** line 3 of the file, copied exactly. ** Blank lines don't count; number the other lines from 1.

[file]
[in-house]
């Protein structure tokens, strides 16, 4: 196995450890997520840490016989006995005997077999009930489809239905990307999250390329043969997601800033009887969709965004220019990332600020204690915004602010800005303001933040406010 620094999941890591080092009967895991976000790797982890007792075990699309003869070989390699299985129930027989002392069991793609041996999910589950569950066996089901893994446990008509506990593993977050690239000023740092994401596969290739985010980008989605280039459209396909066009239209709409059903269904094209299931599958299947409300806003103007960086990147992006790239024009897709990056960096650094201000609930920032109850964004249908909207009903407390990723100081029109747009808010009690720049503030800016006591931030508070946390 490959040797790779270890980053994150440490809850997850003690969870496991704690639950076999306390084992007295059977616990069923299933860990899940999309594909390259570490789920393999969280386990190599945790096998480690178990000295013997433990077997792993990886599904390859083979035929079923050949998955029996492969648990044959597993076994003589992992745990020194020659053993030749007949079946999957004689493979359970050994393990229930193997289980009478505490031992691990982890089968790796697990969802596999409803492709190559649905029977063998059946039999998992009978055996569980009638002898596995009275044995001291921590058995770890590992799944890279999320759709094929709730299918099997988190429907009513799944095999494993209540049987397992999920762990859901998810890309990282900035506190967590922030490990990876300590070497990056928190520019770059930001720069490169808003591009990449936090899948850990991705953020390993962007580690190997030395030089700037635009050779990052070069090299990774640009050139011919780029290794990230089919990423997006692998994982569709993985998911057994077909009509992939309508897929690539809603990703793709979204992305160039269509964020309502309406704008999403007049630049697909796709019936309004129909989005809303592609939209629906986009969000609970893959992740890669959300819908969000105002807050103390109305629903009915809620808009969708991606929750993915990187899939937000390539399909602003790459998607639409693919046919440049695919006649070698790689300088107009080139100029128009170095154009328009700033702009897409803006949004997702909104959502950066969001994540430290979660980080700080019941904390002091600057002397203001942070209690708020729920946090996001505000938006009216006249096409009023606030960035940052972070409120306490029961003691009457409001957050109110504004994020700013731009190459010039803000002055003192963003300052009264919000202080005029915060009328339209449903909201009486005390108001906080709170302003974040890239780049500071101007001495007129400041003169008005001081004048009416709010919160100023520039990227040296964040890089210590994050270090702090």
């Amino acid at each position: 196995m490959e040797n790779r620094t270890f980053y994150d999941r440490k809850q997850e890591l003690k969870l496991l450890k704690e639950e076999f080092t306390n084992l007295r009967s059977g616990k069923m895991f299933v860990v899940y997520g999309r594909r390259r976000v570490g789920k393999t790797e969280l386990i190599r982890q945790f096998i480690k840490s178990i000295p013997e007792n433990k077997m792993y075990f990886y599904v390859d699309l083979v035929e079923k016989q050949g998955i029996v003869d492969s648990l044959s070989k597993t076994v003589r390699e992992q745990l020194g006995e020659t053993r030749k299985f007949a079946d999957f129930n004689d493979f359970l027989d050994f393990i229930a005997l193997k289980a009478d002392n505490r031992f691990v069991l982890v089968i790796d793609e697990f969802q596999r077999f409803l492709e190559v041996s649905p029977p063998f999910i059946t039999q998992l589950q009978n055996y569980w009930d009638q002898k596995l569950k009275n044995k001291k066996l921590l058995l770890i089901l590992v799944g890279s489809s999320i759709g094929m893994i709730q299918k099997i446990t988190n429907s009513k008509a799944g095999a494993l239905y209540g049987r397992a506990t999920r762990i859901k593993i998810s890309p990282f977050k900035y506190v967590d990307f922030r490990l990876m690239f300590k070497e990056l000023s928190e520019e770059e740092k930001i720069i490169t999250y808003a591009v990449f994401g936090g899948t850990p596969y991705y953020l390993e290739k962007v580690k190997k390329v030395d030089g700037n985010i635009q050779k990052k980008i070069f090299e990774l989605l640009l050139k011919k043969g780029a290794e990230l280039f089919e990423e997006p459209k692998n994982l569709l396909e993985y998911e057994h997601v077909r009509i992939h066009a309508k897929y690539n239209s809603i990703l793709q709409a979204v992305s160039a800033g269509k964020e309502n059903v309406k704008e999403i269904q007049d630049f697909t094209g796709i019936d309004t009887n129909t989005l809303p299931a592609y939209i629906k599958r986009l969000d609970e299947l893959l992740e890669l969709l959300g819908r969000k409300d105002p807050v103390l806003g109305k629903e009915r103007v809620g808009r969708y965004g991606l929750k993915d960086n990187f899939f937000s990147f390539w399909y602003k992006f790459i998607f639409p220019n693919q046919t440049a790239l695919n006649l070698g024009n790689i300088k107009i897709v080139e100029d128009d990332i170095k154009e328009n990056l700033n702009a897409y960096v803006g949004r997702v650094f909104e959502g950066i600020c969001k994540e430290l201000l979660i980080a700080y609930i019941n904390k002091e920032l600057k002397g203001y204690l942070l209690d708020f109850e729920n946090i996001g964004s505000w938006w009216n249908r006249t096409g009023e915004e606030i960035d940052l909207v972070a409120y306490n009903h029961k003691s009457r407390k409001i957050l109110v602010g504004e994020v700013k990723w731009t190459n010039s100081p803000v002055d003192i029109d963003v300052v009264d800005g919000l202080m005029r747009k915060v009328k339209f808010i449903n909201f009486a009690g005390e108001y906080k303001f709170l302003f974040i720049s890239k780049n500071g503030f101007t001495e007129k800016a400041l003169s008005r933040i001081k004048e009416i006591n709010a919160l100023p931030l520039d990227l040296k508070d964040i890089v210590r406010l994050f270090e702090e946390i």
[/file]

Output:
């Amino acid at each position: 196995m490959e040797n790779r620094t270890f980053y994150d999941r440490k809850q997850e890591l003690k969870l496991l450890k704690e639950e076999f080092t306390n084992l007295r009967s059977g616990k069923m895991f299933v860990v899940y997520g999309r594909r390259r976000v570490g789920k393999t790797e969280l386990i190599r982890q945790f096998i480690k840490s178990i000295p013997e007792n433990k077997m792993y075990f990886y599904v390859d699309l083979v035929e079923k016989q050949g998955i029996v003869d492969s648990l044959s070989k597993t076994v003589r390699e992992q745990l020194g006995e020659t053993r030749k299985f007949a079946d999957f129930n004689d493979f359970l027989d050994f393990i229930a005997l193997k289980a009478d002392n505490r031992f691990v069991l982890v089968i790796d793609e697990f969802q596999r077999f409803l492709e190559v041996s649905p029977p063998f999910i059946t039999q998992l589950q009978n055996y569980w009930d009638q002898k596995l569950k009275n044995k001291k066996l921590l058995l770890i089901l590992v799944g890279s489809s999320i759709g094929m893994i709730q299918k099997i446990t988190n429907s009513k008509a799944g095999a494993l239905y209540g049987r397992a506990t999920r762990i859901k593993i998810s890309p990282f977050k900035y506190v967590d990307f922030r490990l990876m690239f300590k070497e990056l000023s928190e520019e770059e740092k930001i720069i490169t999250y808003a591009v990449f994401g936090g899948t850990p596969y991705y953020l390993e290739k962007v580690k190997k390329v030395d030089g700037n985010i635009q050779k990052k980008i070069f090299e990774l989605l640009l050139k011919k043969g780029a290794e990230l280039f089919e990423e997006p459209k692998n994982l569709l396909e993985y998911e057994h997601v077909r009509i992939h066009a309508k897929y690539n239209s809603i990703l793709q709409a979204v992305s160039a800033g269509k964020e309502n059903v309406k704008e999403i269904q007049d630049f697909t094209g796709i019936d309004t009887n129909t989005l809303p299931a592609y939209i629906k599958r986009l969000d609970e299947l893959l992740e890669l969709l959300g819908r969000k409300d105002p807050v103390l806003g109305k629903e009915r103007v809620g808009r969708y965004g991606l929750k993915d960086n990187f899939f937000s990147f390539w399909y602003k992006f790459i998607f639409p220019n693919q046919t440049a790239l695919n006649l070698g024009n790689i300088k107009i897709v080139e100029d128009d990332i170095k154009e328009n990056l700033n702009a897409y960096v803006g949004r997702v650094f909104e959502g950066i600020c969001k994540e430290l201000l979660i980080a700080y609930i019941n904390k002091e920032l600057k002397g203001y204690l942070l209690d708020f109850e729920n946090i996001g964004s505000w938006w009216n249908r006249t096409g009023e915004e606030i960035d940052l909207v972070a409120y306490n009903h029961k003691s009457r407390k409001i957050l109110v602010g504004e994020v700013k990723w731009t190459n010039s100081p803000v002055d003192i029109d963003v300052v009264d800005g919000l202080m005029r747009k915060v009328k339209f808010i449903n909201f009486a009690g005390e108001y906080k303001f709170l302003f974040i720049s890239k780049n500071g503030f101007t001495e007129k800016a400041l003169s008005r933040i001081k004048e009416i006591n709010a919160l100023p931030l520039d990227l040296k508070d964040i890089v210590r406010l994050f270090e702090e946390i």